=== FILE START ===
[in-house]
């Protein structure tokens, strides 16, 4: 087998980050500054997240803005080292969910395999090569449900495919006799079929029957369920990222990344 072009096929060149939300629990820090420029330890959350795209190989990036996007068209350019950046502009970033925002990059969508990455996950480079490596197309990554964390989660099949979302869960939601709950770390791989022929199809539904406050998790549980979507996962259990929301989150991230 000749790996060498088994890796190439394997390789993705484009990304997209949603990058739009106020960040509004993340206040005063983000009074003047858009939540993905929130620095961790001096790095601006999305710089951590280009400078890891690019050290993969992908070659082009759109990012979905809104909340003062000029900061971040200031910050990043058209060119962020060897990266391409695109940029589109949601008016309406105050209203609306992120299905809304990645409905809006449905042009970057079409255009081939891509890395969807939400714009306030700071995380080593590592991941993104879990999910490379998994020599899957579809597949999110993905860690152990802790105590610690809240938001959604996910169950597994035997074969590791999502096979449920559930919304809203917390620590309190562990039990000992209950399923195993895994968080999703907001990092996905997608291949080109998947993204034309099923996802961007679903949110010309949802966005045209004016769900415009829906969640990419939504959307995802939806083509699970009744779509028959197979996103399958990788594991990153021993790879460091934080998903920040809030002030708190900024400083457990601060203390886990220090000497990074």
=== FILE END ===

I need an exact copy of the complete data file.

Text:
[in-house]
């Protein structure tokens, strides 16, 4: 087998980050500054997240803005080292969910395999090569449900495919006799079929029957369920990222990344 072009096929060149939300629990820090420029330890959350795209190989990036996007068209350019950046502009970033925002990059969508990455996950480079490596197309990554964390989660099949979302869960939601709950770390791989022929199809539904406050998790549980979507996962259990929301989150991230 000749790996060498088994890796190439394997390789993705484009990304997209949603990058739009106020960040509004993340206040005063983000009074003047858009939540993905929130620095961790001096790095601006999305710089951590280009400078890891690019050290993969992908070659082009759109990012979905809104909340003062000029900061971040200031910050990043058209060119962020060897990266391409695109940029589109949601008016309406105050209203609306992120299905809304990645409905809006449905042009970057079409255009081939891509890395969807939400714009306030700071995380080593590592991941993104879990999910490379998994020599899957579809597949999110993905860690152990802790105590610690809240938001959604996910169950597994035997074969590791999502096979449920559930919304809203917390620590309190562990039990000992209950399923195993895994968080999703907001990092996905997608291949080109998947993204034309099923996802961007679903949110010309949802966005045209004016769900415009829906969640990419939504959307995802939806083509699970009744779509028959197979996103399958990788594991990153021993790879460091934080998903920040809030002030708190900024400083457990601060203390886990220090000497990074």